Robberies deal blow to image of safe city
Latest raid at Tsim Sha Tsui store underlines need for Hong Kong police to step up cross-border liaison and operate extra patrols in tourist areas
In the age of cybercrime, identity theft and online scams of one kind or another that prey on people’s emotions and fears, unsophisticated street-level property theft seems to belong in a crime and punishment museum.
If that were the case, police could devote a lot more resources and training to combating hi-tech crime. Alas, it is not, as we are reminded by the brazen daylight smash-and-grab raid on a Tsim Sha Tsui watch and jewellery store on Sunday, in which three masked men are reported to have stolen more than HK$23.5 million worth of valuables and a male employee was injured.
The community still looks to the force for policing of such old-fashioned crime, using modern aids and liaison with other enforcement bodies, particularly on the mainland.
It is only a week since a double fatal shooting in an alleged family dispute prompted reflection on Hong Kong’s reputation for safe streets, and how easily it could be damaged, especially by lapses in gun control.
Thankfully, no firearms were reported to have been involved in Sunday’s raid, although the use of a knife to intimidate, a hammer to smash a display case and a retractable baton to assault a male employee left little doubt that the robbers were prepared to do what it needed to pull off a successful raid and escape in a getaway vehicle.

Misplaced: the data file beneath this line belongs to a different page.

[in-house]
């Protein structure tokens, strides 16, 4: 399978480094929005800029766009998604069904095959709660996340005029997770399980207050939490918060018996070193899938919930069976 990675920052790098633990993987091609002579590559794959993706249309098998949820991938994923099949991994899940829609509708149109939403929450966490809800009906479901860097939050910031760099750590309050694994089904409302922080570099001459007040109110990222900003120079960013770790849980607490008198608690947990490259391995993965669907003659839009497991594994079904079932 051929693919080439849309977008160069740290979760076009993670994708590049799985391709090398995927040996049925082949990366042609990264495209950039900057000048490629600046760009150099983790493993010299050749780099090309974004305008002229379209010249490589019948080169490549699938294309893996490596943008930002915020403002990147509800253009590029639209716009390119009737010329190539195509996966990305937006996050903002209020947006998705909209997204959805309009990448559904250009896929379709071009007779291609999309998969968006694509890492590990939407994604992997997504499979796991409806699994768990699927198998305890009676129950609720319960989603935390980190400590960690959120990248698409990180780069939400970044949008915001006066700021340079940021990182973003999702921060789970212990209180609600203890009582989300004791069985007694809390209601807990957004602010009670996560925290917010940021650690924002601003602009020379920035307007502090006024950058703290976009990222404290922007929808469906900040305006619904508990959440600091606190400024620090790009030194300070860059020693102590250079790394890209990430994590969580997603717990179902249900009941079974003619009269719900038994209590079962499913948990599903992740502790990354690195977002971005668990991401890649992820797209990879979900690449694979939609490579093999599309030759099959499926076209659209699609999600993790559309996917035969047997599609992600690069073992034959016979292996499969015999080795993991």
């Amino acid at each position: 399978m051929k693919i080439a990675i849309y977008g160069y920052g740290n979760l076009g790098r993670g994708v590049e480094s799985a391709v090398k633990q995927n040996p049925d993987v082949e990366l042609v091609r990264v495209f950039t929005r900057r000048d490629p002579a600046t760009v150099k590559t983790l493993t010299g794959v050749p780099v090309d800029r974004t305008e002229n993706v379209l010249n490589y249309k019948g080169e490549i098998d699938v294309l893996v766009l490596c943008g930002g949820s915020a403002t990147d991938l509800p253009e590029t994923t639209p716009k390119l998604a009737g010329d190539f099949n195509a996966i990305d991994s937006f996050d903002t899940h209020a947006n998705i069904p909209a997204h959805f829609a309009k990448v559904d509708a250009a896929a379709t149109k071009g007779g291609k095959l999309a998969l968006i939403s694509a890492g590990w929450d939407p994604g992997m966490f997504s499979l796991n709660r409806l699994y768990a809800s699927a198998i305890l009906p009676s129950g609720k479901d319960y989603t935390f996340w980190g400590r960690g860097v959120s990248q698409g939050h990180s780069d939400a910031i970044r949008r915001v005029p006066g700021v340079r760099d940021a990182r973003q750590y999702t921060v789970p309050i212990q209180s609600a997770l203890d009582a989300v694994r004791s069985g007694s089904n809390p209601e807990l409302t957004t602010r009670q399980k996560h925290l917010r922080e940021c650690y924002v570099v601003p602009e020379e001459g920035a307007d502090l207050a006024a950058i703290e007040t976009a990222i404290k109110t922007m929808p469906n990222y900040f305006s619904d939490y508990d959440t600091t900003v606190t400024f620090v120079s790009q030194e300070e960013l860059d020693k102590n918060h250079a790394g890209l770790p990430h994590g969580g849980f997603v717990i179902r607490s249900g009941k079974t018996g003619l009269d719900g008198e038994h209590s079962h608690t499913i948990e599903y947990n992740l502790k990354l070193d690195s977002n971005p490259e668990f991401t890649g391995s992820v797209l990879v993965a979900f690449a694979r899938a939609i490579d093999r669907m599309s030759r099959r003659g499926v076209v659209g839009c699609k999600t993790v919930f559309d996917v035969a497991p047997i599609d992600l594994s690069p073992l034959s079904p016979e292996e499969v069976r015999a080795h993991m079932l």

It extended a series of high-profile robberies, the most recent in May, when two men snatched HK$5 million worth of jewellery at another store in Tsim Sha Tsui. Half a dozen smash-and-grab raids since March last year have netted thieves HK$70 million in valuables, including a daylight raid in which three Colombians allegedly stole HK$40 million worth from a store in Central.
That is not consistent with the image of a safe city. The objectives may have been clinical illegal gain, but serious injury and worse may easily result when innocent bystanders get in the way.
Given that the robbers apparently headed across the border after handing their haul to a partner, we trust the local authorities have maintained close cross-border intelligence exchanges as well as liaison with Interpol.
They should also consider more intensive police patrols in areas with heavy tourist traffic, especially on days such as July 1 when wrongdoers know police are heavily engaged elsewhere.